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Turning Japanese: 7 Must-See Vehicles from the 2015 Tokyo Motor Show

By: · October 28, 2015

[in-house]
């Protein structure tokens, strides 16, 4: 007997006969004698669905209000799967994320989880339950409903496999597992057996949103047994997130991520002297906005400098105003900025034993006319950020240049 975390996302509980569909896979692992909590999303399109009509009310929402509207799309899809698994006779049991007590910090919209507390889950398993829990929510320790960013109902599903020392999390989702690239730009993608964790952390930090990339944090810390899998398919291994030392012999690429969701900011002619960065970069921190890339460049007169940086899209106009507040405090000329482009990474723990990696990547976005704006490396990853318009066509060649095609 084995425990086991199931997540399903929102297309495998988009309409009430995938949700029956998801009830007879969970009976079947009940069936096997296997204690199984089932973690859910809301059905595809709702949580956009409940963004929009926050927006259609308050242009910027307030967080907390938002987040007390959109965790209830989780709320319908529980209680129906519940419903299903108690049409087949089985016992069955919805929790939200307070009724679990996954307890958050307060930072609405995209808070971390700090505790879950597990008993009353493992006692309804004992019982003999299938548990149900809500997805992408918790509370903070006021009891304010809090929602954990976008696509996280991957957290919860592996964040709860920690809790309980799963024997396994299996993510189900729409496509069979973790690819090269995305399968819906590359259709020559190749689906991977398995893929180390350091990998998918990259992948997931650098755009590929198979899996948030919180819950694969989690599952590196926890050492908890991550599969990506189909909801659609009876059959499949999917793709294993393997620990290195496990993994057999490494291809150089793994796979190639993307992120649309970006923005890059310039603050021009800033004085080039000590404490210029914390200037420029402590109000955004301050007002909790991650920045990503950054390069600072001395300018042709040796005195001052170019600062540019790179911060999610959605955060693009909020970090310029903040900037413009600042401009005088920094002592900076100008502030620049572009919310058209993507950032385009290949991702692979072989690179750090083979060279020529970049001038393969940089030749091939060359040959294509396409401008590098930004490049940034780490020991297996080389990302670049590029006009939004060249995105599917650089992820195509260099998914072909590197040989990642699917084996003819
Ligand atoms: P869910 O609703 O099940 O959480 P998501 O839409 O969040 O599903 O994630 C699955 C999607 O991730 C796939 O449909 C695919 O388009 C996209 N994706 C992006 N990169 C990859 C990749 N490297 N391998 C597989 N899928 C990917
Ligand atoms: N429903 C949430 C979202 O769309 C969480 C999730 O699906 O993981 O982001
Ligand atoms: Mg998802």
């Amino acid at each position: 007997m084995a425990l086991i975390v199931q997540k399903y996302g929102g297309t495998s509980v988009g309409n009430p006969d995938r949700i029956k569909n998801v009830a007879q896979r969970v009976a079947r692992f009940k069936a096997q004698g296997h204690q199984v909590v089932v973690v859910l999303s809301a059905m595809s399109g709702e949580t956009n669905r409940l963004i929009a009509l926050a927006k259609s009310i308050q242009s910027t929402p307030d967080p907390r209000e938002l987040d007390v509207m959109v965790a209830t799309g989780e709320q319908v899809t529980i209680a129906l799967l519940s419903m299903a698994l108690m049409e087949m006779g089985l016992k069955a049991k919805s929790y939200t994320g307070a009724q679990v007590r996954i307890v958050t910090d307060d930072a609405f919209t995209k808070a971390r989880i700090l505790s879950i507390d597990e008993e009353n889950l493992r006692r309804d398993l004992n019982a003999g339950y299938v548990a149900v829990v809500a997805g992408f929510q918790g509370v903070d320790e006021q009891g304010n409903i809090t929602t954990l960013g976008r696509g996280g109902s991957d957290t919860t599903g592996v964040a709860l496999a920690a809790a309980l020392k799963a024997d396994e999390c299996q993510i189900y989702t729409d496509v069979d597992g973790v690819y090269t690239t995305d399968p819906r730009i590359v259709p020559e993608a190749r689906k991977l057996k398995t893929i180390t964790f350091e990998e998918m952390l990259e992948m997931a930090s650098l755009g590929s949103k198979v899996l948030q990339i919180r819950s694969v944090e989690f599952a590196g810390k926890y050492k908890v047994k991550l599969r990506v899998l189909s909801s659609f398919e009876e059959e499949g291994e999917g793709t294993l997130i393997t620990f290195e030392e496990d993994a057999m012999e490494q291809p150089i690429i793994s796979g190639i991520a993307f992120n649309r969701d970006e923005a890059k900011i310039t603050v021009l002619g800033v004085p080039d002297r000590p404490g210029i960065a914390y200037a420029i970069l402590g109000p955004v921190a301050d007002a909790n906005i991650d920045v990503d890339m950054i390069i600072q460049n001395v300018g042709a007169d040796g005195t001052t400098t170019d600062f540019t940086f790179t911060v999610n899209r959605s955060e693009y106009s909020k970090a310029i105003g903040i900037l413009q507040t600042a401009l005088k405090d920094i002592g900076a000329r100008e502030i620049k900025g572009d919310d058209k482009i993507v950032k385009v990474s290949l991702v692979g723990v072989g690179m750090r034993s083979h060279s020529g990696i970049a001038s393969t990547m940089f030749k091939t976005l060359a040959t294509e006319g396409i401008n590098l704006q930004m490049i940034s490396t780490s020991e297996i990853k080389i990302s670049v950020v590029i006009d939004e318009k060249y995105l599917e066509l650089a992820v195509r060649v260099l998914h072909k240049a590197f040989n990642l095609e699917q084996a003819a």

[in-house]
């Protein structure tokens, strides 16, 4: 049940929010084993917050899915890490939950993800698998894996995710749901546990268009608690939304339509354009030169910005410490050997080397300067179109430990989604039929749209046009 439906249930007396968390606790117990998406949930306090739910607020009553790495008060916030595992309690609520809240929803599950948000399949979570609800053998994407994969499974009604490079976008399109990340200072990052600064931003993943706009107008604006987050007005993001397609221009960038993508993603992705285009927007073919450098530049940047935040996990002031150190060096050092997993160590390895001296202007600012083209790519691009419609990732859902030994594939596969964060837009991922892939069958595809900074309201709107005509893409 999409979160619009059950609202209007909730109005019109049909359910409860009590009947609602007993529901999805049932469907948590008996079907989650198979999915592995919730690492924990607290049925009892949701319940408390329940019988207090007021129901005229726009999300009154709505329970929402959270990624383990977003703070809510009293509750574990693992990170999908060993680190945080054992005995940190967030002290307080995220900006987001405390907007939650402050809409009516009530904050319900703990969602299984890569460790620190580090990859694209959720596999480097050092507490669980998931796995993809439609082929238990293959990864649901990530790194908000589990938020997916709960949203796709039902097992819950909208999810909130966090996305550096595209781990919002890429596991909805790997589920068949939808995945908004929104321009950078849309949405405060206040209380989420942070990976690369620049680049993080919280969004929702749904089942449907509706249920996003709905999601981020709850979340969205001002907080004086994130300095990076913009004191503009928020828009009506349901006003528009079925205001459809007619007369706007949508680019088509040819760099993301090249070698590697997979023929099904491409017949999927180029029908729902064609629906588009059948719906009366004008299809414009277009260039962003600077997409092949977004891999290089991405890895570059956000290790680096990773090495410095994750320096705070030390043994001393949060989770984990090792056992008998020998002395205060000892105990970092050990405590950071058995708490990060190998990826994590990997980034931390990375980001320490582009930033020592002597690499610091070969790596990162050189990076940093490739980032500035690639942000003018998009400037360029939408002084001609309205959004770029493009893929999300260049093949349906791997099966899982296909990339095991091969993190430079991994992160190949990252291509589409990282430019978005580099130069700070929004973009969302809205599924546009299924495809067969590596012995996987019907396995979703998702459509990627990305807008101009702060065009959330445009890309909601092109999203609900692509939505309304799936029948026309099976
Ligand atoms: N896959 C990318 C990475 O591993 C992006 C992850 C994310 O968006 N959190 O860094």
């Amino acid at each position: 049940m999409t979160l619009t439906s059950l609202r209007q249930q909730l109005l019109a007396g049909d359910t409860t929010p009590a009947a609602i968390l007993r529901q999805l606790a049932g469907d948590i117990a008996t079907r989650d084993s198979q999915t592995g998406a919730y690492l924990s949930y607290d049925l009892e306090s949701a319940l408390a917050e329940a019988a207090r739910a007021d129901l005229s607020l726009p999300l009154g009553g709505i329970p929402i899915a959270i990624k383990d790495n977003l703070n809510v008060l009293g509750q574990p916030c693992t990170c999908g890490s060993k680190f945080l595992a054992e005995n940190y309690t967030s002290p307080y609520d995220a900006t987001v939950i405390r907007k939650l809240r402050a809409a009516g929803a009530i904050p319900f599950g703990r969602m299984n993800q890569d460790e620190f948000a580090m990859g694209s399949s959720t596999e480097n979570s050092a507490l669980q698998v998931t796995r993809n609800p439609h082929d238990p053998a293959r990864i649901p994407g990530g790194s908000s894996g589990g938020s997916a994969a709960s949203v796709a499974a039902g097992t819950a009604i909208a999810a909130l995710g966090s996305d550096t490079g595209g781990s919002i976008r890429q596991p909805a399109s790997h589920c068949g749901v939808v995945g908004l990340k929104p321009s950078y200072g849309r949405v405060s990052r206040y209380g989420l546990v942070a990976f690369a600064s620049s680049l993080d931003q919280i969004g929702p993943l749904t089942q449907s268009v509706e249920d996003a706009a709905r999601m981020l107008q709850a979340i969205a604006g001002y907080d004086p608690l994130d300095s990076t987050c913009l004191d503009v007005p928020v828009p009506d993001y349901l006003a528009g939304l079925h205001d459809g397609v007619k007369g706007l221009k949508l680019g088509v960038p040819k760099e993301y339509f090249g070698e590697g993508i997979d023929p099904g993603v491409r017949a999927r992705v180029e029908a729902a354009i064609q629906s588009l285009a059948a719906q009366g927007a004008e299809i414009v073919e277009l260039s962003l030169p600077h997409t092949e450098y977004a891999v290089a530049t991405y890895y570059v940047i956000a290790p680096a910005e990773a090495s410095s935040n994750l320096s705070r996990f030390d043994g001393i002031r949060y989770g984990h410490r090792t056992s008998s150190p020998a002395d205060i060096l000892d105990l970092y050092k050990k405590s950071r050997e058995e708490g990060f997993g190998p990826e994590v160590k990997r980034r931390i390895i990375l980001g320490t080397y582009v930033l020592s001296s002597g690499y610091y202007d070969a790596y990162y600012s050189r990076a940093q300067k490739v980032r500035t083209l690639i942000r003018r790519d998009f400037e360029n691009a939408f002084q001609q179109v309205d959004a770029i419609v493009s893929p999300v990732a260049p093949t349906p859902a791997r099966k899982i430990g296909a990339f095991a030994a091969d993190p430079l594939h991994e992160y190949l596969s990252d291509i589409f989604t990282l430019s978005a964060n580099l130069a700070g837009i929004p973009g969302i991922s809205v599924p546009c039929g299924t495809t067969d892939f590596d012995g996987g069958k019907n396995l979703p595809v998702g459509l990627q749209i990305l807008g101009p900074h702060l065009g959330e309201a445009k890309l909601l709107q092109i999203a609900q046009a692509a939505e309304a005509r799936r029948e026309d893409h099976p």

-It may not be the largest or splashiest auto show on the calendar, but Tokyo’s biennial display of motor vehicles is perhaps the most narrowly focused. Japan’s market remains largely closed off to outside manufacturers—although recent trade agreements look to change that—and so the show is an undistilled glimpse into the nation’s motorized culture. Motorcycles share floor space with tiny boxes on wheels, there are gaggles of women dressed to resemble flirtatious high schoolers, and robot fetishism is rampant. Oh, and there are also plenty of cool rides. In between wolfing down “Japanese fried chicken” (which is . . . fried chicken) and grabbing a lunch beer (or two), we managed to pick some favorites:-Toyota definitely got its freak on with  the wild Kikai, which looked even cooler in person than it did in pictures.-The Kikai somehow channeled the spirit of T-bucket hot rods while simultaneously seeming like something a Saturday morning cartoon character would drive. We loved the exposed, chromed suspension, the one-plus-two seating configuration, and the whole steampunk attitude, which is so not what you’d expect from Toyota. READ MORE >>” /></a>-<a href=Long, low, and lovely, the RX concept was a design case study in transcendent minimalism. Do you see a character line anywhere on this car? No, you do not.-Instead it’s all about shape and proportion. And what proportions those are. The ultralow hoodline is enabled by a rotary engine, the message being that Mazda has not given up on the rotary—or on the RX sports car. Does this specific car have a future? Too soon to say. “It’s something we’d like to do,” said Mazda's North American CEO Jim O’Sullivan. “For Mazda, this is part of our DNA.” READ MORE >>” /></a>-<a href=Known mostly for motorcycles, Yamaha had one of the most surprising four-wheeled concepts of the show with its Sports Ride.-Far from the dinky, Japanese box you might expect, this two-seat sports car was so shapely it could have been Italian. And the rich, leather interior with brushed-metal accents looked just as good as the exterior. There was no word on a powertrain, as this was yet another pure show car, but damned if it didn’t stop us in our tracks. READ MORE >>” /></a>-<a href=Neither car nor new—not by long shots—this classic Honda motorcycle nonetheless managed to stand out among the highly compelling new and  concept bikes on Honda’s Tokyo show stand.-The future-aero body fairing, the retro livery, the finned drum brakes—the RC143 has it all. It also has a 125-cc DOHC four-stroke twin-cylinder engine. Not only that, but this very bike won Honda its first World Grand Prix victory in 1961. Cool? This thing’s Antarctic.-We have not one clue what “Super Great V” means, but Mitsubishi got at least one part of this terrifying-looking truck’s name right. “Spider” aptly describes the rig’s general presence; from its stabilizing outriggers to the four separate hydraulic arms seemingly crawling out of its frame, it appears as though it should walk, not roll, away.-More unsettling are the attachments fitted to the ends of each robotic appendage: three different types of man-crushing claws and a gnarly drill-type thing. We’d call it a widowmaker, but with jaws like that, the Super Great V Spider seems more likely to pinch the grilles of unsuspecting cars—let’s call it the Lexusmaker.-Looking for all the world like a JDM Dodge Power Wagon, the Isuzu TX80 was, in the words of Isuzu, “developed to meet the demands to restore industries after World War II.” We found this truck to be quite charming, and the old-school Isuzu badging and bright blue paint were fun.-When Isuzu stopped selling cars in the U.S., its largest model was a rebadged Chevrolet Colorado; this rig has a payload capacity of five tons and looks like it could fit a modern Colorado pickup in its colossal bed.-Ignore everything about the Nissan Vision Gran Turismo 2020 concept that you can’t see. The hypothetical powertrain, the intended link to the next-generation GT-R supercar—none of that matters for the purposes of this “coolest of” list. That’s because we knew all that stuff before.-What we hadn’t known before arriving in Tokyo was just how epic the Vision GT concept is to behold in person. It’s sort of a shame that Nissan went with a matte paint finish, because the car’s lines deserve a high sheen to better play with light and shadow. Also, whereas today’s GT-R is a giant, upright, heavy two-door coupe, this concept is properly low, wide, and crazy looking—albeit still sort of huge. READ MORE >>” /></a>–<img src=

              

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